by Andy Eddy
If you take a peek out your window, you'll see that summer is heating up. Likewise, things are heating up on Delphi. By now, the much requested separation of the Atari camps into two SIGs should have taken place. At the time of this writing (early April), the work was nearly completed to move ST files into that area and get the road paved for the smooth transition. The housekeeping includes such chores as selecting topic names for Forum and Database entries, and getting the shopping area "built" for those individuals and companies interested in selling their wares on Delphi. This is one of the less discussed aspects of the network, and we'll touch on it in a future Database Delphi installment.
Also up in the air at the time of this writing was the actual name of the SIG. The plan was to keep the title (as it will appear on the Groups menu) unique, so users can type just a couple of letters to enter the desired SIG (such as typing AT to get to the ANALOG/Atari SIG previously). Unfortunately, the name couldn't begin with the obvious choice of "ST," or there would be a conflict with the Starship Commodore SIG; similarly, using "AT" for Atari or "AN" for ANALOG would conflict with the existing 8-bit SIG. There's nothing more annoying than getting "The term ‘ST’ defines more than one command," Delphi's reply to menu collisions like the ones just noted would cause.
By the time you sit in your sundrenched lawn chair to read this—if you're not already prone, please do so now—the issue will have been resolved and you'll have found your way to our new home. Just the same, we'll note it in the next Database Delphi. No matter what the outcome, the staff overseeing the data flow will continue to be the same cheery lot as before.
A Glance Askance
The forum has also been warming to a variety of subjects lately—some good, some potentially bad. Talk of WordPerfect dropping ST support (which was later vehemently denied by the company), mention of a new product called Turbo-ST (an interesting piece of software that claims to act like a text blitter, speeding moves of characters onscreen) and the potential of bringing up a matching desktop configuration when changing resolutions, were among the loftier subjects of discussion. The latter was bandied back and forth between some of the programming gurus online, namely Lloyd Pulley (MADMODIFIER, author of the public domain, multipurpose boot program called Megamatic), Darek Mihocka (DAREKM, author of the ST Xformer, 8-bit emulator) and our own Charles F. Johnson (CFJ). Apparently there is a solution to this dilemma, but you'll have to wait to see it for yourself, as Charles is planning on gracing ST-Log readers with his fix. For now, mum's the word.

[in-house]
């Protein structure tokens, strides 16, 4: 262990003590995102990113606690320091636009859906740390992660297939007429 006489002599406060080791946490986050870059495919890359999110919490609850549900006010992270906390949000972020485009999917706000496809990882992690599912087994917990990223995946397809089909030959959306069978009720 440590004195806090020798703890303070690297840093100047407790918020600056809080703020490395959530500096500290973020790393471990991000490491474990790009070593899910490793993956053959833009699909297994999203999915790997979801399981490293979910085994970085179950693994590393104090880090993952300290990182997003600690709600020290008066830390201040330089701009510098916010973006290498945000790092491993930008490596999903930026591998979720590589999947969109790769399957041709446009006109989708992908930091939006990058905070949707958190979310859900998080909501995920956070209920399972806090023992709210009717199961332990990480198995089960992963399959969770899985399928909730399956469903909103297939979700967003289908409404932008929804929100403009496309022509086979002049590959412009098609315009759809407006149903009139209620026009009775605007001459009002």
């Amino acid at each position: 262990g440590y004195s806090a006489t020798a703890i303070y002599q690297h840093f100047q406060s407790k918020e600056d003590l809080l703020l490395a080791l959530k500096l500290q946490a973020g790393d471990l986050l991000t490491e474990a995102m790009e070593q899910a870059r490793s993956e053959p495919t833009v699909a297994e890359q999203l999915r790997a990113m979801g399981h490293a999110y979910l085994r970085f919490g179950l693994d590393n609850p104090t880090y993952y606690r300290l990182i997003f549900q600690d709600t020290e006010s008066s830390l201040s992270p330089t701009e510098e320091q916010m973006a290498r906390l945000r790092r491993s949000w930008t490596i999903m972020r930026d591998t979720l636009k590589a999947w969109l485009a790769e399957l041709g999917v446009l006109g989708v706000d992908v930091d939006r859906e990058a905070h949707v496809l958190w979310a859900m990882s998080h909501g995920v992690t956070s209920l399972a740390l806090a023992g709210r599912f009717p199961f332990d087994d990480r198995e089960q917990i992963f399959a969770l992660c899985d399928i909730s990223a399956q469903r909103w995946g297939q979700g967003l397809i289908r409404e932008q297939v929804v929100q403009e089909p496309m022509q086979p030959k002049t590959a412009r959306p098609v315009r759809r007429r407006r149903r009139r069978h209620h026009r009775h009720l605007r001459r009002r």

As far as the other topics I mentioned, they are more related than they appear. If I may stand on the soapbox for a second, most everyone is sufficiently concerned by the stigma that piracy has placed on the ST market. The rumor spread that WordPerfect would drop the ST as a market due to the discovery of some BBSs carrying the word processor in their libraries; but of course WordPerfect isn't alone in their concern. Many other developers, big and small alike, are getting scared off.
If you look at the other side of the coin, smaller scale developers like Wayne Buckholdt of Softrek, the makers of Turbo-ST, show the exciting, barely tapped potential of the ST. Only if enough people buy the products—as opposed to stealing them—will our favorite computer continue to flourish. Furthermore, if piracy continues unabated, it lessens the ability for the manufacturers to support the brand lucratively.
The bottom line—and we've said it before—is to discourage piracy in all forms. It's illegal to possess a program that you haven't paid for, yet it's very difficult for anyone to do anything about it. It requires a certain amount of consumer responsibility. If you own pirate software, either destroy it or pay for it; if you know of someone dealing pirated products, tell them you don't appreciate what they are doing; if you know of a pirate BBS, contact the Software Publishers Association (Suite 1200, 1111 19th Street, N.W., Washington, D.C. 20036) and/or the manufacturers whose products appear on the board. Software for Atari computers has always been reasonably priced, so there's no reason to take it. You'll do us all a favor. End of sermon. Please be seated.